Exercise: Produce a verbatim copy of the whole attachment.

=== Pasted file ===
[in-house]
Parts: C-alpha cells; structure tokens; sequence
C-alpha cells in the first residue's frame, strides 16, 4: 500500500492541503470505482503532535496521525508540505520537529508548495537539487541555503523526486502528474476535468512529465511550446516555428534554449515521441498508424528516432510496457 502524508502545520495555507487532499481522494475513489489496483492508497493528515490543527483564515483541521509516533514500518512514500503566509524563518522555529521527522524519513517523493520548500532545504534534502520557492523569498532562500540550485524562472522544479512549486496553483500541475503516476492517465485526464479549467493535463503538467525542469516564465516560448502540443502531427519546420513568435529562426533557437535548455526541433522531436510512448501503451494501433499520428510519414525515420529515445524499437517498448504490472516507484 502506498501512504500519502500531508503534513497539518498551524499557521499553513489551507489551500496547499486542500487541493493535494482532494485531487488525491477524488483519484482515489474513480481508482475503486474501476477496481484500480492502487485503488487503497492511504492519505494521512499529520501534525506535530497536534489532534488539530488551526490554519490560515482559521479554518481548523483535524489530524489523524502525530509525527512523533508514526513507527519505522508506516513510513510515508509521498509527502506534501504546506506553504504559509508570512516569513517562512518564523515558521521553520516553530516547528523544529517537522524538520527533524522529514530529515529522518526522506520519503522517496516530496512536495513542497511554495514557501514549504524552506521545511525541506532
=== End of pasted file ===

[in-house]
Parts: C-alpha cells; structure tokens; sequence
C-alpha cells in the first residue's frame, strides 16, 4: 500500500492541503470505482503532535496521525508540505520537529508548495537539487541555503523526486502528474476535468512529465511550446516555428534554449515521441498508424528516432510496457 502524508502545520495555507487532499481522494475513489489496483492508497493528515490543527483564515483541521509516533514500518512514500503566509524563518522555529521527522524519513517523493520548500532545504534534502520557492523569498532562500540550485524562472522544479512549486496553483500541475503516476492517465485526464479549467493535463503538467525542469516564465516560448502540443502531427519546420513568435529562426533557437535548455526541433522531436510512448501503451494501433499520428510519414525515420529515445524499437517498448504490472516507484 502506498501512504500519502500531508503534513497539518498551524499557521499553513489551507489551500496547499486542500487541493493535494482532494485531487488525491477524488483519484482515489474513480481508482475503486474501476477496481484500480492502487485503488487503497492511504492519505494521512499529520501534525506535530497536534489532534488539530488551526490554519490560515482559521479554518481548523483535524489530524489523524502525530509525527512523533508514526513507527519505522508506516513510513510515508509521498509527502506534501504546506506553504504559509508570512516569513517562512518564523515558521521553520516553530516547528523544529517537522524538520527533524522529514530529515529522518526522506520519503522517496516530496512536495513542497511554495514557501514549504524552506521545511525541506532